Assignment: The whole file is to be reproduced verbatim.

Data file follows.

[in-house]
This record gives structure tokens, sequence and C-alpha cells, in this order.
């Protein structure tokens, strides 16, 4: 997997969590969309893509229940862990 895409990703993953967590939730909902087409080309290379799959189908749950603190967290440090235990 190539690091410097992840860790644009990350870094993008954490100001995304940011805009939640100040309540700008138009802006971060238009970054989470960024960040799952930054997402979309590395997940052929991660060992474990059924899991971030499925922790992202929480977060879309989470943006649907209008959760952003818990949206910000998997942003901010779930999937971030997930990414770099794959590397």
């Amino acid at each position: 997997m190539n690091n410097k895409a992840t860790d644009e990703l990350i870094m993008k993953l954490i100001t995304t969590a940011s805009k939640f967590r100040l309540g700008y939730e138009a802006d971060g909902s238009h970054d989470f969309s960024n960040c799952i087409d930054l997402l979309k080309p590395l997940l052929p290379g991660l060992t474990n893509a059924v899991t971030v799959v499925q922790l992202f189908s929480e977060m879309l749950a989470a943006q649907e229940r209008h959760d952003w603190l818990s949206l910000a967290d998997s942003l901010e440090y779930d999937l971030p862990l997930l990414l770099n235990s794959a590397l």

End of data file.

[in-house]
This record gives structure tokens, sequence and C-alpha cells, in this order.
């Protein structure tokens, strides 16, 4: 997997969590969309893509229940862990 895409990703993953967590939730909902087409080309290379799959189908749950603190967290440090235990 190539690091410097992840860790644009990350870094993008954490100001995304940011805009939640100040309540700008138009802006971060238009970054989470960024960040799952930054997402979309590395997940052929991660060992474990059924899991971030499925922790992202929480977060879309989470943006649907209008959760952003818990949206910000998997942003901010779930999937971030997930990414770099794959590397």
């Amino acid at each position: 997997m190539n690091n410097k895409a992840t860790d644009e990703l990350i870094m993008k993953l954490i100001t995304t969590a940011s805009k939640f967590r100040l309540g700008y939730e138009a802006d971060g909902s238009h970054d989470f969309s960024n960040c799952i087409d930054l997402l979309k080309p590395l997940l052929p290379g991660l060992t474990n893509a059924v899991t971030v799959v499925q922790l992202f189908s929480e977060m879309l749950a989470a943006q649907e229940r209008h959760d952003w603190l818990s949206l910000a967290d998997s942003l901010e440090y779930d999937l971030p862990l997930l990414l770099n235990s794959a590397l």